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Moving from System Administration to Security Analysis

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eth3real

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Post Tue Oct 25, 2011 9:39 am

Moving from System Administration to Security Analysis

Hi everyone,

I've been the Systems Administrator for a small company since 2006, and I'm trying to make the transition from Systems Administrator to Security Analyst, and was hoping to get some insight to see if what I'm doing it right, or if there's anything I can be doing better.

Being the only tech professional for a small company has it good points and bad points.
On the good side:
  • I'm involved with every piece of technology that comes through here.
  • I've learned to adapt quickly and learn new technologies very rapidly.
  • I have a basic knowledge of a wide variety of systems.

On the bad side:
  • I don't have any help.
  • I'm not an expert on any one of the technologies I deal with.
  • I don't have any experience in a larger corporation.

I haven't had much to do with security for a long time, as I typically don't get to use it at my current job. That being said, I realized at a security competition that I attended last week, that my passion still lies in security. I can't remember a time that I've been more excited and motivated. This can even be seen with my activity in this forum. I was very active around the time I got my CEH, back in 2008, but it died off. I've become active again in the past couple of months, while preparing for this competition.

I'm now active in many local groups, including a Linux Users Group, InfraGard, ISSA, ISACA, 2600, and Def Con groups. I'm planning on doing my first presentation at the Linux Users Group next month. My goal is to become very active in the local community, presenting as much as possible (focusing on quality, not quantity). I'm hoping that this will open some doors for me and help me get into a Jr Security Analyst position, or something similar.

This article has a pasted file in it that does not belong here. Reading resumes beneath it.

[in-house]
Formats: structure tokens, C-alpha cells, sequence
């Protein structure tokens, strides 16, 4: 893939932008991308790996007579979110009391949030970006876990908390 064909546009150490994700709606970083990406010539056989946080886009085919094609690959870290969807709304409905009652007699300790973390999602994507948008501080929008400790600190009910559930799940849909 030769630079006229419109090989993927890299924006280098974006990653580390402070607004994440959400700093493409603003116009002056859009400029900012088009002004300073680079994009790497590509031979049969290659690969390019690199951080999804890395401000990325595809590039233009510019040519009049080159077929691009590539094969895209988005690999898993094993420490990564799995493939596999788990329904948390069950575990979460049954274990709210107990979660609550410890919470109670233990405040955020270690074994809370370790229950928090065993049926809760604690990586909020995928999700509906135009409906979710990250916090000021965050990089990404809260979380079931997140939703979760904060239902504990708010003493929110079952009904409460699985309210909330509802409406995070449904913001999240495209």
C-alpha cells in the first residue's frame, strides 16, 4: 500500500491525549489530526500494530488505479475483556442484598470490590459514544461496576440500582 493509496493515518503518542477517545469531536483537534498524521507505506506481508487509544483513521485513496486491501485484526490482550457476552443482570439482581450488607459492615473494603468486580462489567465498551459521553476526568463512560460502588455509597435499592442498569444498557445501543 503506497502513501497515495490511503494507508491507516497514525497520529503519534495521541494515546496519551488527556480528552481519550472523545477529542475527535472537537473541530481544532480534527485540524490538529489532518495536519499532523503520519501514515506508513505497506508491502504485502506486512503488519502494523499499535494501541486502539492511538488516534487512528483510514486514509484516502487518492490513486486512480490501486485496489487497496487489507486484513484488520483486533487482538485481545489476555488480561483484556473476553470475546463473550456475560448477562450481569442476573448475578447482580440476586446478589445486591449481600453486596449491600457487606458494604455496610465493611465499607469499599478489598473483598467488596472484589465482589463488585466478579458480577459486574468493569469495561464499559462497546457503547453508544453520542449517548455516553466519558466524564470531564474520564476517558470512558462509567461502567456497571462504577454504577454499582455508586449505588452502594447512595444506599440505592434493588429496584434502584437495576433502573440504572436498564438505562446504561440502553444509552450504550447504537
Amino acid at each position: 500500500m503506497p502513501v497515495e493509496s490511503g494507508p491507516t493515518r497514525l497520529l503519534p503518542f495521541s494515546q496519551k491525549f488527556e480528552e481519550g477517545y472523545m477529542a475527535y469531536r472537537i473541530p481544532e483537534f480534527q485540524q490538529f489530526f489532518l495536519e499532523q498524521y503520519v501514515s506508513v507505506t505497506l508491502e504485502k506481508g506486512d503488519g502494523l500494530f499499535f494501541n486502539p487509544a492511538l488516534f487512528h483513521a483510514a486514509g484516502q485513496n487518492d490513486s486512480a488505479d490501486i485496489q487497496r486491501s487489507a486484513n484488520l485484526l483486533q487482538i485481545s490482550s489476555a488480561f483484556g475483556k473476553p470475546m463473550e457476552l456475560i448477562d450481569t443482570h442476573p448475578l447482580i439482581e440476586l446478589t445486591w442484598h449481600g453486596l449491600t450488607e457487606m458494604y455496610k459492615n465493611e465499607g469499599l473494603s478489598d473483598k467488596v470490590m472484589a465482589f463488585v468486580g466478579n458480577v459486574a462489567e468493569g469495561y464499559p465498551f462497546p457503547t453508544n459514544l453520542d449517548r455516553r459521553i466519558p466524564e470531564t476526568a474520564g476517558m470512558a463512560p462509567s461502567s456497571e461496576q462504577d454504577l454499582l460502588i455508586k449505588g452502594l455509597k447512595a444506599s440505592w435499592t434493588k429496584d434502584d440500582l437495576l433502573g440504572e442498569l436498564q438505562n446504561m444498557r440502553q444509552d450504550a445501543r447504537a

I've had a really difficult time trying to find a security related job in my area, but I know I need to keep expanding my network and hopefully get some good recommendations once people in the community are familiar with my work. I know it's going to still take a long time, but I wanted to see if anyone had some insight for me, or if this is a bad approach. I know I eventually need to finish at least my AA, and I'm planning on studying for the CISSP soon. I hear that CISSP is slightly less in depth than CEH, can anyone confirm or deny that?

Thanks in advance everyone, this is a fantastic community that I'm proud to be a part of. :)
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impelse

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Post Tue Oct 25, 2011 10:29 am

Re: Moving from System Administration to Security Analysis

I was in a similar position, I think in your environment you lernt how to protect very well your network and that will help you a lot in the future.

One way to begin to go inside of security is to move to an IT company, in that moment you begin to touch a lot of equipement and begin to see different security products
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Triban

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Post Tue Oct 25, 2011 10:44 am

Re: Moving from System Administration to Security Analysis

I was sort of in your boat.  For the last 10 years I spent much of my time as a Sys Admin.  Even as a consultant for 5+ years I still mainly focused on Sys Admin duties with the ability to branch out in other areas.  As you have seen Sys Admins can easily move into a Security role by being able to focus on more security related areas - AV, Patching, Perimeter security etc...  As you also know, Info Sec is a very general area, there are many branches from Security Engineers who build and ensure the systems are configured correctly and hardened properly to Pentration testers who try to break those systems.  Then you have branches that involve a bit more knowledge in coding like exploit writing/analysis, malwware analysis and reverse engineering.  And as you know there are soooo many cool areas to focus in but each requires its own skillset.

The question for you, what industry is your current company in?  Does it need to be compliant with any standards?  PCI, HIPAA or SOX?  If so see if you can get them to allow you to focus more in that direction and build a new role for yourself, meanwhile you can try to bring in additional help.  If they won't go for that, then your only other option is to look for a new opportunity.  Depending on your location, this can prove difficult or very easy.